• Vaping news: e-cigs 95% healthier than tobacco

    It's been an exciting week in the vaping industry with vapers across the world, including us here at VapingLiquid.com, talking about a new independent review which claims it is far safer to vape than to smoke normal tobacco. Read all about it here, along with other international electronic cigarette news.

    Public Health England announce vaping is 95% less harmful than smoking

    A new ground-breaking review undertaken by Public Health England has concluded that electronic cigarettes are 95% less harmful than normal cigarettes. The findings of the review are making headlines all over the world as health professionals who were previously dubious about the health benefits of vaping may now begin to endorse them as a successful method of quitting tobacco.

    The review was undertaken by independent experts which means its findings can be deemed highly reliable and credible. In the past, many studies into the health effects of electronic cigarettes have been funded by tobacco companies and have therefore been highly scrutinised and deemed biased and unreliable. Since this review was publicly funded, both the general public and health professionals can be confident of its accuracy.

    There are three highly important points to take note of from the review:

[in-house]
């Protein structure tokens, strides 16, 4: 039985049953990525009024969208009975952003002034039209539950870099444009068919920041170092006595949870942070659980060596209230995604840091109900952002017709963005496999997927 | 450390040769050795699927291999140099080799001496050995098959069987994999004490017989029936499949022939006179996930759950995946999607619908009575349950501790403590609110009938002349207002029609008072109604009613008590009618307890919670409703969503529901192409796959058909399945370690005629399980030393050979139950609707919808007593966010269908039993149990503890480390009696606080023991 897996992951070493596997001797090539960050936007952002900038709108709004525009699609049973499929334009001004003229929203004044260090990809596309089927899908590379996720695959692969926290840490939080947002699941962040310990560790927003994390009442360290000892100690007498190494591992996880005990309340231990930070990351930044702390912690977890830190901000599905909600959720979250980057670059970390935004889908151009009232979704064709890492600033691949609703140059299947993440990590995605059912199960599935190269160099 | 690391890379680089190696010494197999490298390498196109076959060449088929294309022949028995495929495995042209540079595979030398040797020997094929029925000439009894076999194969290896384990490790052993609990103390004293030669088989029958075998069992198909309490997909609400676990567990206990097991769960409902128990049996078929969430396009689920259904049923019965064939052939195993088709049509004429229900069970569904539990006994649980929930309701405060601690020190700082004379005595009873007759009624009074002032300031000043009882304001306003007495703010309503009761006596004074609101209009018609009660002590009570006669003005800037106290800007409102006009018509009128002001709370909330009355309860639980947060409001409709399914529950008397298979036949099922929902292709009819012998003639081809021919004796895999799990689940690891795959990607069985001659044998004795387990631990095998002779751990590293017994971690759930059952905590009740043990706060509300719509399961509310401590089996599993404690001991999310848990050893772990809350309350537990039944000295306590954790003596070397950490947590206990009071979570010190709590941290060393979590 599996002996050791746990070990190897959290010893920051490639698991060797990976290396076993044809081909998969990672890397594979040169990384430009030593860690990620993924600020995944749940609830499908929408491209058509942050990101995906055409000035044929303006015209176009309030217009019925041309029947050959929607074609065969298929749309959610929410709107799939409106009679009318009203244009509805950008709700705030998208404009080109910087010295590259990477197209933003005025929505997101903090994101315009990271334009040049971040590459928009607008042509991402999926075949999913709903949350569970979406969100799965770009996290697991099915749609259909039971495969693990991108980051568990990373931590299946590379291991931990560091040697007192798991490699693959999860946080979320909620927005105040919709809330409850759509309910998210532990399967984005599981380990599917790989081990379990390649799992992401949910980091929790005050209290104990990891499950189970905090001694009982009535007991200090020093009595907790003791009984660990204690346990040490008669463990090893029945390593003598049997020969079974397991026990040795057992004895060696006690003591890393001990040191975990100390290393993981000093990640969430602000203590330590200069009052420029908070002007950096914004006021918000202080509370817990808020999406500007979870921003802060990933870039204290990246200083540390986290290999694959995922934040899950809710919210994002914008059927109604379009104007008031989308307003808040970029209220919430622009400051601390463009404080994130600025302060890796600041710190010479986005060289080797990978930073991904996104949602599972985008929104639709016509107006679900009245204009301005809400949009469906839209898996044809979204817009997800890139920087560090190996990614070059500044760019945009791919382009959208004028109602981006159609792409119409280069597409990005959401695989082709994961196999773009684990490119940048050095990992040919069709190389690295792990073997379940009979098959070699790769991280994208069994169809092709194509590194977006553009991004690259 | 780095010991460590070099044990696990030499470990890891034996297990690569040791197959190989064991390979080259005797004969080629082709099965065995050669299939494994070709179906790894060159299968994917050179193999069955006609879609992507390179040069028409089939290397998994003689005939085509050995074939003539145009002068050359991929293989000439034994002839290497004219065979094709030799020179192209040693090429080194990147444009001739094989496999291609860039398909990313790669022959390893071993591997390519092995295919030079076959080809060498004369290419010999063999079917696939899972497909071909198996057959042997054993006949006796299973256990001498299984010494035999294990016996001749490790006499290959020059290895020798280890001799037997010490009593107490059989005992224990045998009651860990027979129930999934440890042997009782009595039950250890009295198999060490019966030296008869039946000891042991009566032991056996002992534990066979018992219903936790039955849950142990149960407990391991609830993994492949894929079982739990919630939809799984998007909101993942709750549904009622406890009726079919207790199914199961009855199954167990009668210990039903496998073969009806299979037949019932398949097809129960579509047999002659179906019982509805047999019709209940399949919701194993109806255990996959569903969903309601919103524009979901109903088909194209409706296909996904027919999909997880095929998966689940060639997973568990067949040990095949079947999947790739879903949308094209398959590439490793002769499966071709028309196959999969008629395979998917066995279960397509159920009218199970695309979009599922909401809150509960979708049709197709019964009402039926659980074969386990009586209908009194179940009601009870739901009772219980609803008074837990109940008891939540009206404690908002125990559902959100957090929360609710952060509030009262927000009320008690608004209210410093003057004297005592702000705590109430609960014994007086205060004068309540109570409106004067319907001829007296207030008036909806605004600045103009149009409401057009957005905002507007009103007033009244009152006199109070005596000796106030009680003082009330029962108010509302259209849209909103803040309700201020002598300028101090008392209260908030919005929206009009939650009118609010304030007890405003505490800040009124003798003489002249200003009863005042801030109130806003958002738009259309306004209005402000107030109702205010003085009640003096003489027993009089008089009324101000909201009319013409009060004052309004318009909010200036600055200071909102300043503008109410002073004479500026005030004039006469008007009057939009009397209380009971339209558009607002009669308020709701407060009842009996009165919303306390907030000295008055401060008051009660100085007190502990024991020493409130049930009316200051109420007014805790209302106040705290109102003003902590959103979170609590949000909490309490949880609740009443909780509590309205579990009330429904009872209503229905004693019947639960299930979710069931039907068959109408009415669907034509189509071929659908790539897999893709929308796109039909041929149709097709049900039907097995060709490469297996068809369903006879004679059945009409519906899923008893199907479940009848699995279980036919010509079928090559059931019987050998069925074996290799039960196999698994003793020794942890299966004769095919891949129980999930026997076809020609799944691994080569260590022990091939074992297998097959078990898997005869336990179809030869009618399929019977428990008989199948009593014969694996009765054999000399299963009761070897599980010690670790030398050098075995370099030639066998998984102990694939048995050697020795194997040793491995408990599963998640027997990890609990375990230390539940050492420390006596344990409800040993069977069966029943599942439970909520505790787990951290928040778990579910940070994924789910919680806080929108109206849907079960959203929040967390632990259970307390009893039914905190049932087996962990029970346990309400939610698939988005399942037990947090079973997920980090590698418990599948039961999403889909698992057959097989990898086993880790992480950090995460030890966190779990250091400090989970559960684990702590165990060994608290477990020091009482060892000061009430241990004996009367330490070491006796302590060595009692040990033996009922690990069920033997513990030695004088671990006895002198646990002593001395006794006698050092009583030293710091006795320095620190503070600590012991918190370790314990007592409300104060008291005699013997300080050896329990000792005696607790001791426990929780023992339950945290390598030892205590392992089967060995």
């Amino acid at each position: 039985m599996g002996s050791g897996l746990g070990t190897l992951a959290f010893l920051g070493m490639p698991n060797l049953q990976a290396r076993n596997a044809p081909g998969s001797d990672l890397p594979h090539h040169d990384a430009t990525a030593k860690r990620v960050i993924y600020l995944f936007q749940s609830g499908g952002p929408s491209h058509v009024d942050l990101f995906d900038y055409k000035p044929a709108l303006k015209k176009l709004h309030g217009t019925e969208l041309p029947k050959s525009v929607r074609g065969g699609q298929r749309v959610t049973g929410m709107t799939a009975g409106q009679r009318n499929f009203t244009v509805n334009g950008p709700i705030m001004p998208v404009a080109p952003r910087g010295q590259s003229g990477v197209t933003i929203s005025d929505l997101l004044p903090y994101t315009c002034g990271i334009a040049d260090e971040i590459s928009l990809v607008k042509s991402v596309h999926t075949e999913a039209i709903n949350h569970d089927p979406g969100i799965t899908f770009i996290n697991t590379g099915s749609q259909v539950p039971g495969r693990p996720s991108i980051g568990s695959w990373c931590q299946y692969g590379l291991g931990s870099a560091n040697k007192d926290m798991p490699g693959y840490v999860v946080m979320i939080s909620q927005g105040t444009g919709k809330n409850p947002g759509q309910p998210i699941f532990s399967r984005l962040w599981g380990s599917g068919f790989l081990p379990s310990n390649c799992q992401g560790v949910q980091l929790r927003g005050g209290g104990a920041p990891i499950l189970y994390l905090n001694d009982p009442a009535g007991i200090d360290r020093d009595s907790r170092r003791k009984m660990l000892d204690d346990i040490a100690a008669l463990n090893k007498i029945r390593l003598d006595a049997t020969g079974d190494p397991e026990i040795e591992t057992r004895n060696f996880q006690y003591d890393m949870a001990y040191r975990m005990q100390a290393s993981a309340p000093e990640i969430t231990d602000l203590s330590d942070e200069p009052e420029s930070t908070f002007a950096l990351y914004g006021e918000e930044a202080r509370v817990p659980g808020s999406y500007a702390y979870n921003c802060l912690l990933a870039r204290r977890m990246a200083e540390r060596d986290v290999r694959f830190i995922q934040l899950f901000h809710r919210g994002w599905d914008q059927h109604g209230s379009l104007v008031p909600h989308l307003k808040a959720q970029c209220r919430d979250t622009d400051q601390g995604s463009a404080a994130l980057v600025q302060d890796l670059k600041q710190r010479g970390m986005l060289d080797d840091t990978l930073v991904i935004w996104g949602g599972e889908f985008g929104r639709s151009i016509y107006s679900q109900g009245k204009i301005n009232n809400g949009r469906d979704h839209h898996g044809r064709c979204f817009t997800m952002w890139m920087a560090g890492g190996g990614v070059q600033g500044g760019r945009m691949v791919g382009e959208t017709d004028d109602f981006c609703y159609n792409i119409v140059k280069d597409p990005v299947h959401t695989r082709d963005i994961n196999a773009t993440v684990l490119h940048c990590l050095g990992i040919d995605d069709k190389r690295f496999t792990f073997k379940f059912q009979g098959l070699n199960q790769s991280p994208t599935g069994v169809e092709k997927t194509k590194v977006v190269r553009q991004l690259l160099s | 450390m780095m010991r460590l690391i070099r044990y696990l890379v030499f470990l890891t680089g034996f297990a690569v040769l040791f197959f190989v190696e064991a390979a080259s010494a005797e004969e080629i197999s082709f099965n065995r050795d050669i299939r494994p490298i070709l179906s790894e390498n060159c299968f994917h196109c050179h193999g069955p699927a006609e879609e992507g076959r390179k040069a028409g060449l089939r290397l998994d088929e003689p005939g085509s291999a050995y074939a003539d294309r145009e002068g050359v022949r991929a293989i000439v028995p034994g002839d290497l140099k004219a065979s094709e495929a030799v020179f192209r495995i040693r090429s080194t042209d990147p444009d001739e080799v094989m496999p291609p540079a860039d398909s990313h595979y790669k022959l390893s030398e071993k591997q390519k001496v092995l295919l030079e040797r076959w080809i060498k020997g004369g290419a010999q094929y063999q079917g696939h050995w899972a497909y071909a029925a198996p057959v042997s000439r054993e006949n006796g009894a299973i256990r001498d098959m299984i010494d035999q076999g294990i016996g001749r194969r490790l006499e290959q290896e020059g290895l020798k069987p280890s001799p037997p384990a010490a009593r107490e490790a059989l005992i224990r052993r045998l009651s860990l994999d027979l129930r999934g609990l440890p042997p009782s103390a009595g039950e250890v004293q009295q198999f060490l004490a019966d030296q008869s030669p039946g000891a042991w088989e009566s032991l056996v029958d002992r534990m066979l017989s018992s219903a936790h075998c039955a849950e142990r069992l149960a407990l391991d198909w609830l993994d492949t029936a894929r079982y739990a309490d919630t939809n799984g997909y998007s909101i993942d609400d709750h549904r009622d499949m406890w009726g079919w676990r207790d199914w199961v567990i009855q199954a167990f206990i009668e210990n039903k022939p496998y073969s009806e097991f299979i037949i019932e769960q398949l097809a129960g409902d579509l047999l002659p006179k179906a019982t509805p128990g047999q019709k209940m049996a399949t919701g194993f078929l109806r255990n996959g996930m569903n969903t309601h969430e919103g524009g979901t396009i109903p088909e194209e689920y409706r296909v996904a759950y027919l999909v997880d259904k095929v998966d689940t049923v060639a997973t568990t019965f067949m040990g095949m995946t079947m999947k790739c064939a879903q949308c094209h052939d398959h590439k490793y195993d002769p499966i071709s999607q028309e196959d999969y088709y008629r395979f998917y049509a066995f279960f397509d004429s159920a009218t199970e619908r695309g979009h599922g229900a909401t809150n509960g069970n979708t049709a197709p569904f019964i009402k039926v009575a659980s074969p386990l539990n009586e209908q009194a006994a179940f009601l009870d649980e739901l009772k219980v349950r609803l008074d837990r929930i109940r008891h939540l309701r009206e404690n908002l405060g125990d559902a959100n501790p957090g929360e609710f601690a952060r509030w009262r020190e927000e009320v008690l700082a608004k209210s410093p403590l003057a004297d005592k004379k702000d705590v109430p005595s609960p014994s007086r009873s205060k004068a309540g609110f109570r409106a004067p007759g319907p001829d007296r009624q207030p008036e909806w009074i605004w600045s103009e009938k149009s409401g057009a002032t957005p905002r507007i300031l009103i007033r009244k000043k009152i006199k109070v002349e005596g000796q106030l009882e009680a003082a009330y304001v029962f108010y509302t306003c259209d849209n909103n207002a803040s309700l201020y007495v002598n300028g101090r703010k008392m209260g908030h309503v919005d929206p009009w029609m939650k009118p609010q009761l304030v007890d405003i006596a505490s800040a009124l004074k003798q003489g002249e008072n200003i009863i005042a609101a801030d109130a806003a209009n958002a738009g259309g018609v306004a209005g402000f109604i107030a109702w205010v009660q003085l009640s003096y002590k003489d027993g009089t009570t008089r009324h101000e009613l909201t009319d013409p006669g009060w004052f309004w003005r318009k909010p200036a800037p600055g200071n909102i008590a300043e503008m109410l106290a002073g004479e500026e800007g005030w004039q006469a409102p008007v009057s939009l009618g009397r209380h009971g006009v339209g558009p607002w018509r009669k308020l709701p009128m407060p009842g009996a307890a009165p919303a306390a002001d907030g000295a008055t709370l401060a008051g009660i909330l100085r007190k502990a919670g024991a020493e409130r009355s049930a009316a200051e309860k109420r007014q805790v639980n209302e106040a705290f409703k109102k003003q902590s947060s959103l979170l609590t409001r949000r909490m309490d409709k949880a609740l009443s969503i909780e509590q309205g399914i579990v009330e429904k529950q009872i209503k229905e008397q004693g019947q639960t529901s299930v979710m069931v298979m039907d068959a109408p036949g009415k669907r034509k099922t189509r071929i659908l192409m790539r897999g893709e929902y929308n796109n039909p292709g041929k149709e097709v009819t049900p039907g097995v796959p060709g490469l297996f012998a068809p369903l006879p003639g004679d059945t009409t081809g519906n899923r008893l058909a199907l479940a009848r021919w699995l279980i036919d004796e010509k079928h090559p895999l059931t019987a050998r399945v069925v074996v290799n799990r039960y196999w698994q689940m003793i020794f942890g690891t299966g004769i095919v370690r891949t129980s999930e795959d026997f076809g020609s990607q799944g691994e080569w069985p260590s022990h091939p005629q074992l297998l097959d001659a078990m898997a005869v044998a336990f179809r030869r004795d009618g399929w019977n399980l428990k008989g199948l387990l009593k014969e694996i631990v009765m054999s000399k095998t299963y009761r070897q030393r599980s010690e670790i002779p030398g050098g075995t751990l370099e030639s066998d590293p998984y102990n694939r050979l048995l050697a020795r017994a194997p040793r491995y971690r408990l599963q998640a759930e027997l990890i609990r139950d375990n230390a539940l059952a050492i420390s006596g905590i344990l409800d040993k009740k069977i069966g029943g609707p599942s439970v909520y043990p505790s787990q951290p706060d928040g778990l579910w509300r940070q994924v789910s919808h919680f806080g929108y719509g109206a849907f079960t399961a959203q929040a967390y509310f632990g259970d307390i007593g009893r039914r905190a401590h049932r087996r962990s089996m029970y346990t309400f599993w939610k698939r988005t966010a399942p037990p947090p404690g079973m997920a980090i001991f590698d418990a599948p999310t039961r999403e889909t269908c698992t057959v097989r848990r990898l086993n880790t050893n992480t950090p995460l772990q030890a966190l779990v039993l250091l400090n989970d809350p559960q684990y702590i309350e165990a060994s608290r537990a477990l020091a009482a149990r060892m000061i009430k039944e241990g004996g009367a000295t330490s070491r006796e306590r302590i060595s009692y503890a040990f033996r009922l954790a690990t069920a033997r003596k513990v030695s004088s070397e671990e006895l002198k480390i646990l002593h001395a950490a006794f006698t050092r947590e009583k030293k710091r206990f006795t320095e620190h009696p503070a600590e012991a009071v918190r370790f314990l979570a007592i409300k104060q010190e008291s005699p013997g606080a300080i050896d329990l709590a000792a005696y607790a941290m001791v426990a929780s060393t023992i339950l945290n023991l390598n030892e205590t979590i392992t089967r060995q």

1. Smoking an electronic cigarette is 95% less harmful than smoking normal cigarettes.

    2. So far there is no evidence to suggest that vaping acts as a progressive route to tobacco smoking for non-smokers or children.

    3. 44.8% of the UK population do not realise that smoking an e-cig is significantly less harmful than smoking tobacco.

    Points 1 and 2 address the key concern that many healthcare professionals have had about e-cigarettes up to now; that they may pose dangerous health risks, and that they may encourage young people and non-smokers to begin smoking tobacco. With these two concerns dispelled, we may see health ministers and governing bodies around the world become more accepting of vaping.

    Now, Public Health England's biggest concern is over point 3; that almost half of people in the UK don't understand how much less harmful e-cigs are compared to normal cigarettes. 22.7% of people stated that they didn't know whether it is harmful to vape, while 22.1% believed it to be equally or more harmful than smoking tobacco.

    If these opinions are to be maintained, it could mean that many people are continuing to smoke tobacco in the belief that vaping wouldn't be any better for their health. It is therefore crucial to raise awareness of the health benefits of vaping in order to encourage more people to make the switch and minimise the harmful effects of tobacco.

    Public Health England has also found evidence to suggest that the highest successful rates of quitting tobacco are found among those who vape while receiving support from their local stop smoking service. This finding suggests that NHS smoking cessation programmes should be recommending the use of e-cigs to give participants the best level of support and chance of quitting.